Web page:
VANCOUVER (NEWS 1130) – Halloween is a time for gruesome and grisly tales, and historic Vancouver has more than a few of them.
Will Woods is chief story teller with Forbidden Vancouver Walking Tours, immersing guests in Gothic Gastown, the terror of the Great Fire, contagion and even murder.
“The Lost Souls of Gastown, which is our Halloween tour, is very different from a typical walking tour. Your guide is a professional actor playing the part of a fictional character from Vancouver’s earliest years, back when it was a Wild West town of just a few hundred people.” he tells NEWS 1130.
“It’s the life story of someone who grew up here and experienced the Great Fire, smallpox outbreaks and was involved in a gruesome murder which did actually happen here in Vancouver — the murder of John Bray.”
Woods says guests are taken on an interactive journey through the back streets and alleyways of Victorian era Gastown.
“In the 1860s, it was a very different place, it was a wild town where loggers and dock workers would come and let their hair down in the saloons and bawdy houses of Gastown. It was like a little Las Vegas on the Lower Mainland and it burnt to the ground in 1886,” he explains.
“Fire whipped up and destroyed the whole thing in just 20 minutes. We look back at the Great Fire as part of our folklore, but when you imagine what it really would have been like if you were on the streets, all those years ago … it must have been absolutely terrifying.”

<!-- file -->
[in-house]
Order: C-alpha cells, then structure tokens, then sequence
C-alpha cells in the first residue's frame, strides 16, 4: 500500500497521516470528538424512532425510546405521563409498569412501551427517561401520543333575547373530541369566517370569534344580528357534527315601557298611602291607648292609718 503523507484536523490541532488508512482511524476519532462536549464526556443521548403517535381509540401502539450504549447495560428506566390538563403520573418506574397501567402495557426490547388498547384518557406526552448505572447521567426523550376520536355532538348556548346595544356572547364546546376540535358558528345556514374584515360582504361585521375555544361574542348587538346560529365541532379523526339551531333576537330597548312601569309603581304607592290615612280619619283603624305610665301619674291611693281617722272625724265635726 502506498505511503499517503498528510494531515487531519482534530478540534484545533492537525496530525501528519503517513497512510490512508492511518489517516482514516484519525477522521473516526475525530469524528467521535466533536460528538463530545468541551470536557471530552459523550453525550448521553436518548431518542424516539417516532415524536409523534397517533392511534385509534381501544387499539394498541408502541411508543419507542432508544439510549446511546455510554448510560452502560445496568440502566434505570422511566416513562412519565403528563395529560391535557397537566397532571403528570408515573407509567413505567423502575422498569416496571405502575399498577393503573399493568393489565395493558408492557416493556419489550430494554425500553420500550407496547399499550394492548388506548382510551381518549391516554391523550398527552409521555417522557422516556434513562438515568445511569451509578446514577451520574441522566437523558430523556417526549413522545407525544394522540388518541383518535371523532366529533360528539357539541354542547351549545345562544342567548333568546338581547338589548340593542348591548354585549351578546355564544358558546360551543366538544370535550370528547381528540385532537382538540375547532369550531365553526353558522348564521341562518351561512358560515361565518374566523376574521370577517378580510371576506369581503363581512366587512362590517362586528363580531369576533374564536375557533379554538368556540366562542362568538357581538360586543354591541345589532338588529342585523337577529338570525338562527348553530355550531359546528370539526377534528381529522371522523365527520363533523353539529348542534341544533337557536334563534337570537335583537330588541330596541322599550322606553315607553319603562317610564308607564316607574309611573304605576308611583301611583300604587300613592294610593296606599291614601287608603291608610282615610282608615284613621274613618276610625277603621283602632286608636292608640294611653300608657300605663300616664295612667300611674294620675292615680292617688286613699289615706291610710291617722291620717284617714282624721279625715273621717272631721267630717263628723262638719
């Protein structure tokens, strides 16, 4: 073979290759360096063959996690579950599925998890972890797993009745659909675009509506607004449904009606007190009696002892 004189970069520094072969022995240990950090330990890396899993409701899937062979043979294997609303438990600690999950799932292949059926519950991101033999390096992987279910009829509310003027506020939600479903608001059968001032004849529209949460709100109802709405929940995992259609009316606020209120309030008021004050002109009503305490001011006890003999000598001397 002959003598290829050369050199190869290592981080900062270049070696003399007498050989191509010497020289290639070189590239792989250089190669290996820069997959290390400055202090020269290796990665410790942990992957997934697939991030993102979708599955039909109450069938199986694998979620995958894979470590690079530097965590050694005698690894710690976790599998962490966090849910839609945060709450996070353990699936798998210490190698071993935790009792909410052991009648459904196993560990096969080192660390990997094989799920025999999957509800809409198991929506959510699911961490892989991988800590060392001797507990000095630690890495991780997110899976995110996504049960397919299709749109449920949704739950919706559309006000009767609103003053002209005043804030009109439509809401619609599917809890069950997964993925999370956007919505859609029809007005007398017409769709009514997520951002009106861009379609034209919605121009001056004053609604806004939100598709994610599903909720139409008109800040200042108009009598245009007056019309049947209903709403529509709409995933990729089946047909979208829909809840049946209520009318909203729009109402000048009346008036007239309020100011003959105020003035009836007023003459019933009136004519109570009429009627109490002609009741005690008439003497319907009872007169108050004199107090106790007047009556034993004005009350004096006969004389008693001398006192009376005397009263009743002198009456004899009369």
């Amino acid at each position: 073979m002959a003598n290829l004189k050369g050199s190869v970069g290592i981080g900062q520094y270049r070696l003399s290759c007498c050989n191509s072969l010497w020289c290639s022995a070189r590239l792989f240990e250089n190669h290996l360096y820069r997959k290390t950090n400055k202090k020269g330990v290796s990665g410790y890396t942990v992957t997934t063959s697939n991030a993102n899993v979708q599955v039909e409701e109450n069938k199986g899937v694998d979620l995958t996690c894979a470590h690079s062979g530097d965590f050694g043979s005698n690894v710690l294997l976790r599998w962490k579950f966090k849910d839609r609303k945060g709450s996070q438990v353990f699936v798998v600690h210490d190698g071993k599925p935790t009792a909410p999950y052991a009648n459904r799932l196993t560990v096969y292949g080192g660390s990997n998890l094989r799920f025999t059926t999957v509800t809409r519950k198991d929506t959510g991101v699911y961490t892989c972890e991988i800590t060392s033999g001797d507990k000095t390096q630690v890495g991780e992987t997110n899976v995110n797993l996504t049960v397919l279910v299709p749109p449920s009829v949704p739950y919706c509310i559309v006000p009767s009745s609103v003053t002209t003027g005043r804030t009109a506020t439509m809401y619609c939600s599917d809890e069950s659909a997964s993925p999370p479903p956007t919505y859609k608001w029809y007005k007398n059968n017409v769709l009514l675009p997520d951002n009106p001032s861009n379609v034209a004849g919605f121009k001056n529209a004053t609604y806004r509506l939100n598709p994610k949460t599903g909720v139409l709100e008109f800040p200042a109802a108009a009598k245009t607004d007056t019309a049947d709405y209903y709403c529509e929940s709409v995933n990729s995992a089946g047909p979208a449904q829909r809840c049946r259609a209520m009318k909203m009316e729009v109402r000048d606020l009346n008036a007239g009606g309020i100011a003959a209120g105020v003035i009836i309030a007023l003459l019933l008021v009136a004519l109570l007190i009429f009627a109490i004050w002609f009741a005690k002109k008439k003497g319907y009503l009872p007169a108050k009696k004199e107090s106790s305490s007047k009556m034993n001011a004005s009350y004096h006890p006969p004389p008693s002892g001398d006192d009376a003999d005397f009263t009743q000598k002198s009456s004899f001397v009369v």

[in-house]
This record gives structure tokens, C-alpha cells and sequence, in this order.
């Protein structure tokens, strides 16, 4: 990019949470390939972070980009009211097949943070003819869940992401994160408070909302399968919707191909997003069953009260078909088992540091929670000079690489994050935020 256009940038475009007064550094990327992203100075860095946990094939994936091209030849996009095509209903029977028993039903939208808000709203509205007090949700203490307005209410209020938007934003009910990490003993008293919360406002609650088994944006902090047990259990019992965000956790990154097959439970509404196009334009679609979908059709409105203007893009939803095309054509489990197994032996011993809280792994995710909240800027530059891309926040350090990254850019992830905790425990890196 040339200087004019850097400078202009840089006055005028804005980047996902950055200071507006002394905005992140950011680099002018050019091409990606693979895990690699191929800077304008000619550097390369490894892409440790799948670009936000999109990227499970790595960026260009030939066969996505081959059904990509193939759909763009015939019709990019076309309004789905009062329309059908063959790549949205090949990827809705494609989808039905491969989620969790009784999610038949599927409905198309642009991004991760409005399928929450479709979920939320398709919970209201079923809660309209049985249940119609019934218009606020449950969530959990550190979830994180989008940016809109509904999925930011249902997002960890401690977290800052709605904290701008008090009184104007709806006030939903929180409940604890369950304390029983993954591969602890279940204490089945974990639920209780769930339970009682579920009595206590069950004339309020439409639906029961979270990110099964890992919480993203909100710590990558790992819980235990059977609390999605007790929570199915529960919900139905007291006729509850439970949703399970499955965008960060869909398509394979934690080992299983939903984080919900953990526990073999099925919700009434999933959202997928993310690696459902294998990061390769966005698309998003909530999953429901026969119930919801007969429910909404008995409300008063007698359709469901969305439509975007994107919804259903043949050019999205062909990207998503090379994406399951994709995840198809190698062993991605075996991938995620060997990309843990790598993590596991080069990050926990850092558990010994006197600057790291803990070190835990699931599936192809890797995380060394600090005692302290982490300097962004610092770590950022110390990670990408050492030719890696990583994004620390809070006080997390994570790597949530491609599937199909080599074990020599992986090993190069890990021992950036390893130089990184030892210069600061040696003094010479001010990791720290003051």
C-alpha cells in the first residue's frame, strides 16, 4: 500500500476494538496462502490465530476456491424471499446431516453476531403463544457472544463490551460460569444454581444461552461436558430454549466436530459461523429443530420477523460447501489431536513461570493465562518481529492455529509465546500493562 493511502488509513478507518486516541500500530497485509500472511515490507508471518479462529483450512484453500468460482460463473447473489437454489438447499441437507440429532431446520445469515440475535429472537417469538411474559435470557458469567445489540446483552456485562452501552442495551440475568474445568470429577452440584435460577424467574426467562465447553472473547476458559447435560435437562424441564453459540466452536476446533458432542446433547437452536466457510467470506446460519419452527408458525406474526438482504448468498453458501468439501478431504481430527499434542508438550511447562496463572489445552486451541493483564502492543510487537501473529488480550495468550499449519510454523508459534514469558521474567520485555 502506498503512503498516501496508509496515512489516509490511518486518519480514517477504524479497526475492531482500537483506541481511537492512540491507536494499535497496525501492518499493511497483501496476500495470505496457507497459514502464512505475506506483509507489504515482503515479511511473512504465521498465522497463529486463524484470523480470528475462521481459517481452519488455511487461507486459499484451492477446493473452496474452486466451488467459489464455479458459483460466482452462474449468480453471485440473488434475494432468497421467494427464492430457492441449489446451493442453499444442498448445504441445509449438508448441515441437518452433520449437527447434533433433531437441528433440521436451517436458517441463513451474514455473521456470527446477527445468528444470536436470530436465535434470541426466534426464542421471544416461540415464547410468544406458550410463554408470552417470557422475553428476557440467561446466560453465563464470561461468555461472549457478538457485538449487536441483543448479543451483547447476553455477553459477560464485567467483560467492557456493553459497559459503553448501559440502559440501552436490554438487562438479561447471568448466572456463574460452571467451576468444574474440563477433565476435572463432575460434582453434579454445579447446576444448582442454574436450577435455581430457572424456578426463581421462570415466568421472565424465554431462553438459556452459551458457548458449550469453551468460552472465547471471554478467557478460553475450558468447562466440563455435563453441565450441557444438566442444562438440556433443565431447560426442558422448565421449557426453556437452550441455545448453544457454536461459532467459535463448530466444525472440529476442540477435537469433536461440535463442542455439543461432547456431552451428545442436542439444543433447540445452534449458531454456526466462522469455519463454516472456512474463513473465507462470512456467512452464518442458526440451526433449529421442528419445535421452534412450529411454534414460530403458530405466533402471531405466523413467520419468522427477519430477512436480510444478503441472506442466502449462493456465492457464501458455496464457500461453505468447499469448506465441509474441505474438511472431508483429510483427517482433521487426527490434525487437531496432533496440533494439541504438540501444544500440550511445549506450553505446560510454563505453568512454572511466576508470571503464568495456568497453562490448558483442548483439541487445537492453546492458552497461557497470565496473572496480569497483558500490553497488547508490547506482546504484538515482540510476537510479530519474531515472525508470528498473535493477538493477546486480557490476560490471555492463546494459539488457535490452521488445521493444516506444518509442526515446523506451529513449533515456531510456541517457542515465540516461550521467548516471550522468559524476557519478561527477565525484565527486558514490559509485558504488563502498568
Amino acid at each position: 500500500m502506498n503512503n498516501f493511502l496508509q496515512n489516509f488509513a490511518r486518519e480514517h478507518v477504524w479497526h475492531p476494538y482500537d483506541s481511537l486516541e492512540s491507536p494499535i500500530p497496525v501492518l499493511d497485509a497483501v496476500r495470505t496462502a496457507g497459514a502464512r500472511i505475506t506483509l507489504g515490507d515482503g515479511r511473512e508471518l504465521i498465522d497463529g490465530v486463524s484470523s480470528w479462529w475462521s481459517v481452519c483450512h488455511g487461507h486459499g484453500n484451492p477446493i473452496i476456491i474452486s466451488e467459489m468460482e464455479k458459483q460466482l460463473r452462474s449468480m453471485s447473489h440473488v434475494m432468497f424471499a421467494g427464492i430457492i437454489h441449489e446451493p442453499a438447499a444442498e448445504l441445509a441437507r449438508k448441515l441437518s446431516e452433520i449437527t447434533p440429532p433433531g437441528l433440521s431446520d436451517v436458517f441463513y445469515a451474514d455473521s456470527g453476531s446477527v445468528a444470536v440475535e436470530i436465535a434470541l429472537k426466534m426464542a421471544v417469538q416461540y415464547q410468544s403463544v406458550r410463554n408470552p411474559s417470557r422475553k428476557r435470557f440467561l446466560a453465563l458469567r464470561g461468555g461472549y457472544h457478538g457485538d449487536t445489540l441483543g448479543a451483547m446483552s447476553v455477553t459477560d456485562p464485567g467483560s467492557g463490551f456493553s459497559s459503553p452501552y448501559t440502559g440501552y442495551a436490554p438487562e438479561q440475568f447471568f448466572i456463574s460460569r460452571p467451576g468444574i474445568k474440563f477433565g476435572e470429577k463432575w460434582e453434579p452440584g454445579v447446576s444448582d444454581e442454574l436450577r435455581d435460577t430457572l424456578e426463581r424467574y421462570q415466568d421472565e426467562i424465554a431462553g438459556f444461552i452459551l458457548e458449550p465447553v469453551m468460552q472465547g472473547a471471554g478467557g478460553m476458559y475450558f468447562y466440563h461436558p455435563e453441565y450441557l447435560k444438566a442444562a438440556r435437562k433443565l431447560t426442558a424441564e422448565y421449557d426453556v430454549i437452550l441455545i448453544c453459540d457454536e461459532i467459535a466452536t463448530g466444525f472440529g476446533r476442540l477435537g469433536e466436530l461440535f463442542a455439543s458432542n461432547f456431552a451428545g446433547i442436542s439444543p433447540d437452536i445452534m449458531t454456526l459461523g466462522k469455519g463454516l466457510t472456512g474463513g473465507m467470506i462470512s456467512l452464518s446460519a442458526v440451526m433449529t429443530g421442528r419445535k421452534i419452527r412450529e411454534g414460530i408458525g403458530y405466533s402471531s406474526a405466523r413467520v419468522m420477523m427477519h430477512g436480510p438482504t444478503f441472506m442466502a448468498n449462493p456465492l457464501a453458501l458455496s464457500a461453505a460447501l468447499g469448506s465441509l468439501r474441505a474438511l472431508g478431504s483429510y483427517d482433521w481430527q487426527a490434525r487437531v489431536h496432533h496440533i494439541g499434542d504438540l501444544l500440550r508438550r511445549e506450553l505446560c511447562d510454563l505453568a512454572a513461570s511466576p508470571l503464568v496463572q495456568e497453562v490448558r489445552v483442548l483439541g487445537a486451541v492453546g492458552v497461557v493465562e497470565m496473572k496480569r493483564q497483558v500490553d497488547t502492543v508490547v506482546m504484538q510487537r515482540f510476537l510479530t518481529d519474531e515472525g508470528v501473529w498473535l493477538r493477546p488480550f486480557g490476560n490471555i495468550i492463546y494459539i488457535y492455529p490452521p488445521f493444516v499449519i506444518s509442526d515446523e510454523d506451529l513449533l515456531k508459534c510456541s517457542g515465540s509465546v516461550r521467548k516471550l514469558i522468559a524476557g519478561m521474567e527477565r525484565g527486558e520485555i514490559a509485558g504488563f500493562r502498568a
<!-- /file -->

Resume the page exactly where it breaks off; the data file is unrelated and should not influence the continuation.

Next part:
Woods describes a wall of fire, 30 or 40 feet high, racing through early Vancouver.
“Accounts of the day say buildings weren’t just going up in flames, they were literally exploding, one-by-one on Water Street. People were running for their lives, getting eaten up by flames because the fire was moving faster than a sprinting man. People swam into the inlet to survive.”
Since it is Halloween, of course we asked Woods about hauntings in the dark corners along Vancouver’s waterfront.
He insists he is a sceptic, but there was one time on the edge of historic Chinatown…
“I was standing at the intersection of Carrall and Pender Street and there’s the Jack Chow building there, the very narrow building. I was at the crosswalk with a friend and there was no one around, which is unusual for that area. We were waiting for the light to change, and I felt a push at my back.”
Woods says it wasn’t a hard shove, but it was enough to make him turn around and look. There was no one near him.
“It really unsettled me at the time. I can’t can’t explain it to this day. I will say that on another of our walking tours we do stop and talk about the Jack Chow building — formerly the Sam Kee building, built way back in 1913 — so I don’t know if the ghost of the original owner had a little message for me,” he chuckles, maybe half-jokingly.
Forbidden Vancouver’s “Lost Souls of Gastown” walking tours continue through the end of November.
There are still Halloween tickets available.
-With files from Amelia John